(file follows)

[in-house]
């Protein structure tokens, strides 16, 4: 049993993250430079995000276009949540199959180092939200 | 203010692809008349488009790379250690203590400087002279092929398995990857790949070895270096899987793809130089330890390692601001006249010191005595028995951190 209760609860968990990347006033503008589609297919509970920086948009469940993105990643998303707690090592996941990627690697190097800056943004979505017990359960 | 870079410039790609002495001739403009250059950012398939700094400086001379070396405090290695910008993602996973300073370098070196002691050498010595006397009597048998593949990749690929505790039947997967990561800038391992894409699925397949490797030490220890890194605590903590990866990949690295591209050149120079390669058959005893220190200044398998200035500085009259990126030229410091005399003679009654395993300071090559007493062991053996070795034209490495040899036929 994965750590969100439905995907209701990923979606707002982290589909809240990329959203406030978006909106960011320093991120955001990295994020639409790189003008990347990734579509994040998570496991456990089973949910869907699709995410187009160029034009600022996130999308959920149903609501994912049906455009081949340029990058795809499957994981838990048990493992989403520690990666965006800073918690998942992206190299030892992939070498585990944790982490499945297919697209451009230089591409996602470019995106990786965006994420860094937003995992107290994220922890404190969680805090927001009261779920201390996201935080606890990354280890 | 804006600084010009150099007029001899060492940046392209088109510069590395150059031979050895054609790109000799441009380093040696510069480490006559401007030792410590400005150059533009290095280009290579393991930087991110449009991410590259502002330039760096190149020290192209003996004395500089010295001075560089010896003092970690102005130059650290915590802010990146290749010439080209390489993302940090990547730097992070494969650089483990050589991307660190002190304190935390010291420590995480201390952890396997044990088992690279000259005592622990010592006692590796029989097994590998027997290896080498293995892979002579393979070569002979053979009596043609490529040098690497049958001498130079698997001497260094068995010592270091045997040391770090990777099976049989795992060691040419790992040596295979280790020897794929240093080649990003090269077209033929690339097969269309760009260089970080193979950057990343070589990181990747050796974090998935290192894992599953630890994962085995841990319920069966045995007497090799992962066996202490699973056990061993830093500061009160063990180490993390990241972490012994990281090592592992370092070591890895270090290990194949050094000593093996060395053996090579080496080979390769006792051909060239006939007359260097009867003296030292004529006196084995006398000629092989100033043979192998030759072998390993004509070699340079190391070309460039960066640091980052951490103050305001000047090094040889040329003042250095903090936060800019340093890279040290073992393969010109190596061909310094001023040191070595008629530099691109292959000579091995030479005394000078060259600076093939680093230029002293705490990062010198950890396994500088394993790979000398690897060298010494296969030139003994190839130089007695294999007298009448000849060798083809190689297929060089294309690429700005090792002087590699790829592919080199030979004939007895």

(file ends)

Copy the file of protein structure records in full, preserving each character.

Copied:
[in-house]
């Protein structure tokens, strides 16, 4: 049993993250430079995000276009949540199959180092939200 | 203010692809008349488009790379250690203590400087002279092929398995990857790949070895270096899987793809130089330890390692601001006249010191005595028995951190 209760609860968990990347006033503008589609297919509970920086948009469940993105990643998303707690090592996941990627690697190097800056943004979505017990359960 | 870079410039790609002495001739403009250059950012398939700094400086001379070396405090290695910008993602996973300073370098070196002691050498010595006397009597048998593949990749690929505790039947997967990561800038391992894409699925397949490797030490220890890194605590903590990866990949690295591209050149120079390669058959005893220190200044398998200035500085009259990126030229410091005399003679009654395993300071090559007493062991053996070795034209490495040899036929 994965750590969100439905995907209701990923979606707002982290589909809240990329959203406030978006909106960011320093991120955001990295994020639409790189003008990347990734579509994040998570496991456990089973949910869907699709995410187009160029034009600022996130999308959920149903609501994912049906455009081949340029990058795809499957994981838990048990493992989403520690990666965006800073918690998942992206190299030892992939070498585990944790982490499945297919697209451009230089591409996602470019995106990786965006994420860094937003995992107290994220922890404190969680805090927001009261779920201390996201935080606890990354280890 | 804006600084010009150099007029001899060492940046392209088109510069590395150059031979050895054609790109000799441009380093040696510069480490006559401007030792410590400005150059533009290095280009290579393991930087991110449009991410590259502002330039760096190149020290192209003996004395500089010295001075560089010896003092970690102005130059650290915590802010990146290749010439080209390489993302940090990547730097992070494969650089483990050589991307660190002190304190935390010291420590995480201390952890396997044990088992690279000259005592622990010592006692590796029989097994590998027997290896080498293995892979002579393979070569002979053979009596043609490529040098690497049958001498130079698997001497260094068995010592270091045997040391770090990777099976049989795992060691040419790992040596295979280790020897794929240093080649990003090269077209033929690339097969269309760009260089970080193979950057990343070589990181990747050796974090998935290192894992599953630890994962085995841990319920069966045995007497090799992962066996202490699973056990061993830093500061009160063990180490993390990241972490012994990281090592592992370092070591890895270090290990194949050094000593093996060395053996090579080496080979390769006792051909060239006939007359260097009867003296030292004529006196084995006398000629092989100033043979192998030759072998390993004509070699340079190391070309460039960066640091980052951490103050305001000047090094040889040329003042250095903090936060800019340093890279040290073992393969010109190596061909310094001023040191070595008629530099691109292959000579091995030479005394000078060259600076093939680093230029002293705490990062010198950890396994500088394993790979000398690897060298010494296969030139003994190839130089007695294999007298009448000849060798083809190689297929060089294309690429700005090792002087590699790829592919080199030979004939007895």